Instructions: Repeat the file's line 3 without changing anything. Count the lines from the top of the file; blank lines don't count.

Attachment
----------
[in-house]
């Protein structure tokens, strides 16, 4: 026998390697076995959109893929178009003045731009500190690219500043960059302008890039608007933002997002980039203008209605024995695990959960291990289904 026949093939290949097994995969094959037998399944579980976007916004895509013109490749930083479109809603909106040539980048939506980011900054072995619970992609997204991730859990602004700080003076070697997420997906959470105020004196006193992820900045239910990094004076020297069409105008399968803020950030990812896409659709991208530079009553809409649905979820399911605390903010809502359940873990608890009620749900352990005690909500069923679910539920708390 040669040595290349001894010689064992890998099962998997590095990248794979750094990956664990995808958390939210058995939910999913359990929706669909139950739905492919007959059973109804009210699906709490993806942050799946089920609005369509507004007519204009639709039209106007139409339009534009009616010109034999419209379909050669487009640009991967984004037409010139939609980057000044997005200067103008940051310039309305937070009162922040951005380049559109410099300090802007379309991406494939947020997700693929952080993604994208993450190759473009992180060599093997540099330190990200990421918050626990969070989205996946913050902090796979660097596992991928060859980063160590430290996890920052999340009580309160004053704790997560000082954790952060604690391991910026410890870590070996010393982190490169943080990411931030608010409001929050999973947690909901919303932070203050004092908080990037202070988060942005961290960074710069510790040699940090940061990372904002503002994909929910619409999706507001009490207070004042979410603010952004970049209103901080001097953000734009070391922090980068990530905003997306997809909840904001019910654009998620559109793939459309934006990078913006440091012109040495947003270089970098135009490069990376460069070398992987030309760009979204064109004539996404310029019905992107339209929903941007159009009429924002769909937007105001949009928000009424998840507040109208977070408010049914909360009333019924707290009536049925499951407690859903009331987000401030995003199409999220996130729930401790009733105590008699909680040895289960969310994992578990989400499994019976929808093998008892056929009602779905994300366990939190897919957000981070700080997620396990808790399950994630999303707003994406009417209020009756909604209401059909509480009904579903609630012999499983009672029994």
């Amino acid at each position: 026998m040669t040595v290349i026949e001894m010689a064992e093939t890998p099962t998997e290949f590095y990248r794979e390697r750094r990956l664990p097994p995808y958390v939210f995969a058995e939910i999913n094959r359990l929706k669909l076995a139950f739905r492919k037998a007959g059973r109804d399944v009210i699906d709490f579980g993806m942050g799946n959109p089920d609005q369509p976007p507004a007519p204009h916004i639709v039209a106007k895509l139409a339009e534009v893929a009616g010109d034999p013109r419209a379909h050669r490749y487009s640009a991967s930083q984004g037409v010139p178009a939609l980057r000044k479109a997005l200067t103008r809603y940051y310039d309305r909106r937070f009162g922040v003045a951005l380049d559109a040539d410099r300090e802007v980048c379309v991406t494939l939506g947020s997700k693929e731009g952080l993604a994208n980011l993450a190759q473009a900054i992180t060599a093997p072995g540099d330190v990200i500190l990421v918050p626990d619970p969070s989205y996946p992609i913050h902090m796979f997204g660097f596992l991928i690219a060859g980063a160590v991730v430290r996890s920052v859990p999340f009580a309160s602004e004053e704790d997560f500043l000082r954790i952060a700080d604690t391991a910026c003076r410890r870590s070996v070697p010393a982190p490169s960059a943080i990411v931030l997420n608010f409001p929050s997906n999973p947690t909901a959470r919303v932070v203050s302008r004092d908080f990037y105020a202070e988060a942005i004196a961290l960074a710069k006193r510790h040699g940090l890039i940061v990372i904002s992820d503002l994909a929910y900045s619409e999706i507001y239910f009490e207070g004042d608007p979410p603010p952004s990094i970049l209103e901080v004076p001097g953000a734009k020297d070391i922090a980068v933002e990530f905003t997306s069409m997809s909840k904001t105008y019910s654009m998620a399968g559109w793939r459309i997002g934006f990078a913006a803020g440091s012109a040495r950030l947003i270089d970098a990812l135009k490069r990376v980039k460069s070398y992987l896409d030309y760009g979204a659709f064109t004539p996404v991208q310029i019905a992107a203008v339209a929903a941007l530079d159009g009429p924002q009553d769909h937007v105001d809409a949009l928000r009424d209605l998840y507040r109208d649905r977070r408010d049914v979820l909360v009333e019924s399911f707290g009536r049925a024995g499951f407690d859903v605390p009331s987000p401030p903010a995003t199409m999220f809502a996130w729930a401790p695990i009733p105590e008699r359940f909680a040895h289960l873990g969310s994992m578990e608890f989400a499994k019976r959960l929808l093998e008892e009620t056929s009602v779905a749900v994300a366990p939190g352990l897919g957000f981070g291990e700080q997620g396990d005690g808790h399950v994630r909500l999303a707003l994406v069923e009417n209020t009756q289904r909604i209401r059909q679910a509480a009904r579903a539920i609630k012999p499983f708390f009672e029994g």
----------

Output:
């Amino acid at each position: 026998m040669t040595v290349i026949e001894m010689a064992e093939t890998p099962t998997e290949f590095y990248r794979e390697r750094r990956l664990p097994p995808y958390v939210f995969a058995e939910i999913n094959r359990l929706k669909l076995a139950f739905r492919k037998a007959g059973r109804d399944v009210i699906d709490f579980g993806m942050g799946n959109p089920d609005q369509p976007p507004a007519p204009h916004i639709v039209a106007k895509l139409a339009e534009v893929a009616g010109d034999p013109r419209a379909h050669r490749y487009s640009a991967s930083q984004g037409v010139p178009a939609l980057r000044k479109a997005l200067t103008r809603y940051y310039d309305r909106r937070f009162g922040v003045a951005l380049d559109a040539d410099r300090e802007v980048c379309v991406t494939l939506g947020s997700k693929e731009g952080l993604a994208n980011l993450a190759q473009a900054i992180t060599a093997p072995g540099d330190v990200i500190l990421v918050p626990d619970p969070s989205y996946p992609i913050h902090m796979f997204g660097f596992l991928i690219a060859g980063a160590v991730v430290r996890s920052v859990p999340f009580a309160s602004e004053e704790d997560f500043l000082r954790i952060a700080d604690t391991a910026c003076r410890r870590s070996v070697p010393a982190p490169s960059a943080i990411v931030l997420n608010f409001p929050s997906n999973p947690t909901a959470r919303v932070v203050s302008r004092d908080f990037y105020a202070e988060a942005i004196a961290l960074a710069k006193r510790h040699g940090l890039i940061v990372i904002s992820d503002l994909a929910y900045s619409e999706i507001y239910f009490e207070g004042d608007p979410p603010p952004s990094i970049l209103e901080v004076p001097g953000a734009k020297d070391i922090a980068v933002e990530f905003t997306s069409m997809s909840k904001t105008y019910s654009m998620a399968g559109w793939r459309i997002g934006f990078a913006a803020g440091s012109a040495r950030l947003i270089d970098a990812l135009k490069r990376v980039k460069s070398y992987l896409d030309y760009g979204a659709f064109t004539p996404v991208q310029i019905a992107a203008v339209a929903a941007l530079d159009g009429p924002q009553d769909h937007v105001d809409a949009l928000r009424d209605l998840y507040r109208d649905r977070r408010d049914v979820l909360v009333e019924s399911f707290g009536r049925a024995g499951f407690d859903v605390p009331s987000p401030p903010a995003t199409m999220f809502a996130w729930a401790p695990i009733p105590e008699r359940f909680a040895h289960l873990g969310s994992m578990e608890f989400a499994k019976r959960l929808l093998e008892e009620t056929s009602v779905a749900v994300a366990p939190g352990l897919g957000f981070g291990e700080q997620g396990d005690g808790h399950v994630r909500l999303a707003l994406v069923e009417n209020t009756q289904r909604i209401r059909q679910a509480a009904r579903a539920i609630k012999p499983f708390f009672e029994g």